STOBS CAMP EXHIBITION

Hawick Archaeological Society is hosting its first in-person event since the pre-Covid days of early 2020, with a Stobs Camp ‘Show & Tell’, at Hawick Museum, on Sunday, November 28.

Through the use of museum donations and collections, preserved fieldwork finds unearthed at Stobs, and other ephemera, guest speaker Andrew Jepson – Archaeology Scotland’s Stobs Camp Project Officer – will guide visitors through the life and times of the camp and some people associated with it.

STOBS ARTEFACTS. COURTESY ANDREW JEPSON

This will be followed by a short presentation delivered by Hawick Archaeological Society’s Field Secretary Ian Lowes, using his unique, extensive and valuable postcard collection, which will further flesh out the untold stories of Britain’s best-preserved First World War internment camp.

Visitors will then have the opportunity to view these objects and postcards in the Scott Gallery and to visit the War Room downstairs to see them up close and personal.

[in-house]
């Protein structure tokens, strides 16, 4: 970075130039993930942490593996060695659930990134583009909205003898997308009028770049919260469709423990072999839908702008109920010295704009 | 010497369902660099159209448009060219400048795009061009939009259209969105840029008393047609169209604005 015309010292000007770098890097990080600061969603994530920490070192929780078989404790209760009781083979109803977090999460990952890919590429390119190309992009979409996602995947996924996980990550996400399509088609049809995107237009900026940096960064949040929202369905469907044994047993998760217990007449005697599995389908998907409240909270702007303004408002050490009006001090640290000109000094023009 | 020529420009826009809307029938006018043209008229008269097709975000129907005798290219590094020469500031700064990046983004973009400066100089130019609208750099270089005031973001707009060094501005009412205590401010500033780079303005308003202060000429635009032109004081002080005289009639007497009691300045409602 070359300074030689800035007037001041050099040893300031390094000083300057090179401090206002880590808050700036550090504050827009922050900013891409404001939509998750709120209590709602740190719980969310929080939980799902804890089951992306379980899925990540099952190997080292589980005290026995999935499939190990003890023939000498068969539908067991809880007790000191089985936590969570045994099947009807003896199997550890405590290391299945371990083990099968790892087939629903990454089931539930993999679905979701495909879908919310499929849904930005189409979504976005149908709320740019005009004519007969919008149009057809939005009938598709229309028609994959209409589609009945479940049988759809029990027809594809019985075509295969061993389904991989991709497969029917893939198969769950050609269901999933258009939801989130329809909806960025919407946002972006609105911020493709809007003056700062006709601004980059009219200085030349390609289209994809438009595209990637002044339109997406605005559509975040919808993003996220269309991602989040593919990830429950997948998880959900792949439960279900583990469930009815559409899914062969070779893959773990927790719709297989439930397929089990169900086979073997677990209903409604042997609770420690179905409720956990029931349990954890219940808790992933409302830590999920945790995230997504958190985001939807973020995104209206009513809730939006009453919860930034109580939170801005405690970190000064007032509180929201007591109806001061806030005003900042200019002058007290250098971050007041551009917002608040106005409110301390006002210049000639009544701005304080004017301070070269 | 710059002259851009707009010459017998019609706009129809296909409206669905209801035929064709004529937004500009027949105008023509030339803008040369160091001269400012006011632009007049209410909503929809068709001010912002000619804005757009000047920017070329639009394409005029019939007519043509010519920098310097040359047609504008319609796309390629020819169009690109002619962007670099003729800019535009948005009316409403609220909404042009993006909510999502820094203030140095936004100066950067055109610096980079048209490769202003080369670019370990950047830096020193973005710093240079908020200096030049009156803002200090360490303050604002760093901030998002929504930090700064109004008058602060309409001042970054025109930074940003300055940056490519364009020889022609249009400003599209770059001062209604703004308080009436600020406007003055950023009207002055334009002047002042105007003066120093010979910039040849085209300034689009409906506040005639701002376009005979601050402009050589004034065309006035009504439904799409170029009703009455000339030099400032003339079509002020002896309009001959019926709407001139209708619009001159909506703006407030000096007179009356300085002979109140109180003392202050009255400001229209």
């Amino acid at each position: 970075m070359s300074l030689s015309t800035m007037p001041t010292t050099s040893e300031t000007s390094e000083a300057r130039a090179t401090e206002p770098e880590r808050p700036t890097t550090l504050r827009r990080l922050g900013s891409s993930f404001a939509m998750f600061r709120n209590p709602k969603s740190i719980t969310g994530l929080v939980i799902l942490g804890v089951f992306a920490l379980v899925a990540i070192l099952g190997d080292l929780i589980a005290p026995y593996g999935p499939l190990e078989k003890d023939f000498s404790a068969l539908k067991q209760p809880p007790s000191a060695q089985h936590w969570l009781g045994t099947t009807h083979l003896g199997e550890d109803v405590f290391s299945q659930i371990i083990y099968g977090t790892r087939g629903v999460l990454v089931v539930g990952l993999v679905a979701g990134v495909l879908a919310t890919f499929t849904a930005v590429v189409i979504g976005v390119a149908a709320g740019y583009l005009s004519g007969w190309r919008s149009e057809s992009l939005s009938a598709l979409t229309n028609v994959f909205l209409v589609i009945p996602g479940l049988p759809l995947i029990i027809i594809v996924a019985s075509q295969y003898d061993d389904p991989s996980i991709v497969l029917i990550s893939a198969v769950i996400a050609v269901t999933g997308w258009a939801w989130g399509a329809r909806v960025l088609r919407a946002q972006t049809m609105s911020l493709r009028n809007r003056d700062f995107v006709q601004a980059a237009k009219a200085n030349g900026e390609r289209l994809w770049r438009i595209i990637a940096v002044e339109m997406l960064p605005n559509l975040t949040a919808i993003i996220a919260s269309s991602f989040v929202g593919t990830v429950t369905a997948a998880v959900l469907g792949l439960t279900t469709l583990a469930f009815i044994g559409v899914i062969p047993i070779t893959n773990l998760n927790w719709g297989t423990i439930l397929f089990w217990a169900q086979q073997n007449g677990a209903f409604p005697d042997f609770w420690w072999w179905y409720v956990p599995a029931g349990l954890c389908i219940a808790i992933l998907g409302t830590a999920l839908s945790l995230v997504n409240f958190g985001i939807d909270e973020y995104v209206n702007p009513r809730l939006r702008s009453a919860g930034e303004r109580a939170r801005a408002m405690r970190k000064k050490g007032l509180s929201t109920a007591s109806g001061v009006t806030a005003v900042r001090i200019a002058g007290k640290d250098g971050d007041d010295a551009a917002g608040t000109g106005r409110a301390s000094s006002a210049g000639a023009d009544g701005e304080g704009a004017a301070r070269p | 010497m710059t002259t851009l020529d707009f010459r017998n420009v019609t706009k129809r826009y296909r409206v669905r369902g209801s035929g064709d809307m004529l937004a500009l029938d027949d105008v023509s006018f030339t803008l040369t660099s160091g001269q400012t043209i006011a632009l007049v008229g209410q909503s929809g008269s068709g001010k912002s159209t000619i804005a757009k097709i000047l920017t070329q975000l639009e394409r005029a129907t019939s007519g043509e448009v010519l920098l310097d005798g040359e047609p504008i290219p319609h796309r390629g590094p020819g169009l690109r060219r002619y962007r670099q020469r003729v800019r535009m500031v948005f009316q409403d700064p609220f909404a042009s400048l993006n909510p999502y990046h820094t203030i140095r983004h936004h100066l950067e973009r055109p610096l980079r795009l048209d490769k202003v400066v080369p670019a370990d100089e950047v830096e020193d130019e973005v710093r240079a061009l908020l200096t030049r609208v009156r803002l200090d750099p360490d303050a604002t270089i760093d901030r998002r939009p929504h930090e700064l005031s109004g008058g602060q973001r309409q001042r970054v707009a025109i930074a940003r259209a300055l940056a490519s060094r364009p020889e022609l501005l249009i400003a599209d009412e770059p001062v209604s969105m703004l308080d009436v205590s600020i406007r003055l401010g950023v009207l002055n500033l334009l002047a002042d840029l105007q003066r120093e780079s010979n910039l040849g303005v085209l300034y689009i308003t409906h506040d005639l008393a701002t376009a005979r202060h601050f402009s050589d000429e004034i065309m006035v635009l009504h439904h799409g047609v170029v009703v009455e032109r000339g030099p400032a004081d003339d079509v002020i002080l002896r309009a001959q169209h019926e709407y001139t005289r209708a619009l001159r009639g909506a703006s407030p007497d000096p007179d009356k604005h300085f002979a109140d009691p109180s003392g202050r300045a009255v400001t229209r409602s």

All tickets are free but booking is essential; there will be two sessions, held from 12 noon to 1pm, and 2pm to 3pm, respectively. Tickets can be found online through Eventbrite and all visitors to the museum are asked to respect existing Covid-19 guidelines e.g. to sanitise their hands and wear a mask unless they are exempt from wearing one.

Galloway Rifles march to Stobs Camp behind pipe and brass bands. Courtesy Hawick Museum

Stobs Camp has significant historical importance with its quality of remains, intact training ground, massive archaeological potential, and as a huge educational resource. Due to its extraordinary level of preservation,the camp is an internationally important site relating to Scotland’s preparation for and subsequent handling of First World War prisoners. Within Scotland, no site exists with the mix of army training camp and prisoners of war and internees in one place, none has the surviving remains visible as at Stobs, no other camp has any standing buildings and much of the training ground including firing ranges and trenches surviving. And within the UK, no First World War prisoner of war camp has upstanding buildings remaining, no internees’ camp survives on the mainland, and no training camps survive to the same level of preservation.